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Abdul Hamid II or Abdülhamid II (Ottoman Turkish: عبد الحميد ثانی, romanized: Abdü’l-Ḥamîd-i-sânî; Turkish: II. Abdülhamid; 21 September 1842 – 10 February 1918) was the Sultan of the Ottoman Empire from 31 August 1876 to 27 April 1909, and the last sultan to exert effective control over the fracturing state.[3] The time period which he reigned in the Ottoman Empire is known as the Hamidian Era. He oversaw a period of decline, with rebellions (particularly in the Balkans), and he presided over an unsuccessful war with the Russian Empire (1877–1878) followed by a successful war against the Kingdom of Greece in 1897.

In accordance with an agreement made with the Republican Young Ottomans, he promulgated the Ottoman Empire's first Constitution,[4] which was a sign of progressive thinking that marked his early rule. However, in 1878, citing disagreements with the Ottoman Parliament,[4] he suspended both the short-lived constitution and the parliament. The modernization of the Ottoman Empire continued during his reign, including reform of the bureaucracy, the extension of the Rumelia Railway and of the Anatolia Railway, and the construction of the Baghdad Railway and of the Hejaz Railway. In addition, systems for population registration and control over the press were established, along with the first local modern law-school in 1898. The most far-reaching of the reforms occurred in education: many professional schools were established for fields including the law, arts, trades, civil engineering, veterinary medicine, customs, farming, and linguistics. Although Abdul Hamid II closed Istanbul University in 1881, it re-opened in 1900, and a network of secondary, primary, and military schools was extended throughout the empire. German firms played a major role in developing the Empire's railway and telegraph-systems.[4] This modernization cost the empire its economic sovereignty, as its finances came under control of the Great Powers through the Ottoman Public Debt Administration.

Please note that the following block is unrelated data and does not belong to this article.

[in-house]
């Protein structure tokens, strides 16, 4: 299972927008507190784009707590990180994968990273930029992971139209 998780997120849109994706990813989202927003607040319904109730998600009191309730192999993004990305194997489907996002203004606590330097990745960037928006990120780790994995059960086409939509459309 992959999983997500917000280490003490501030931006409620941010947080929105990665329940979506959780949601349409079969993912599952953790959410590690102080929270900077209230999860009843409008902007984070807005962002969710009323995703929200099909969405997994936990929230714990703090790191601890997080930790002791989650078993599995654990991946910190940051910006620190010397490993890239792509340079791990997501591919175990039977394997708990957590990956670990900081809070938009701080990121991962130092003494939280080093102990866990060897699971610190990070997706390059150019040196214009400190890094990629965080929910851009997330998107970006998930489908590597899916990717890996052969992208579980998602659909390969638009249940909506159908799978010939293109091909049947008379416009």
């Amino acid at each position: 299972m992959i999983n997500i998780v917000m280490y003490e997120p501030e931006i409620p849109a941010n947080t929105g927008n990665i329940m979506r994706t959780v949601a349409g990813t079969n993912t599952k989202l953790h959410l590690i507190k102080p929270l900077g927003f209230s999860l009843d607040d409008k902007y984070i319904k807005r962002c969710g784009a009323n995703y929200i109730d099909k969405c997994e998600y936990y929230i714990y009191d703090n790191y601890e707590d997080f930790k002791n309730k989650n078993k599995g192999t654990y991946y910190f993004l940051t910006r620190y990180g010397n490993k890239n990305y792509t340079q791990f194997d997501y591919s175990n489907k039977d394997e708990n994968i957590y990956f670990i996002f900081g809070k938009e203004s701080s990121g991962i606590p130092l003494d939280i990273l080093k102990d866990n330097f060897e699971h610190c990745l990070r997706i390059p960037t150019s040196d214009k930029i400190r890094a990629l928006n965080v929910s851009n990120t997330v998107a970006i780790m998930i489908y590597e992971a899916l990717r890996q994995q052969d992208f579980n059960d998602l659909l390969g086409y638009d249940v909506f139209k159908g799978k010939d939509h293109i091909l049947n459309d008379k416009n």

During Abdul Hamid's reign the Ottoman Empire became known for the massacres of Armenians and Assyrians of 1894–1896. Many attempts were made on Abdul Hamid's life during his reign. Amongst the many assassination attempts against him, one the most famous is the Yıldız assassination attempt of 1905 by the Armenian Revolutionary Federation.[5] Large sections of the Ottoman intelligentsia also sharply criticized and opposed him due to his use of secret police to silence dissent and the Young Turks movement.[6] In 1908, a secret revolutionary Young Turks organization known as the Committee of Union and Progress forced Abdul Hamid II to recall the parliament and reinstate the constitution in the Young Turk Revolution. Abdul Hamid attempted to reassert his absolutism a year later, resulting in his deposition by Unionist forces in an event known as the 31



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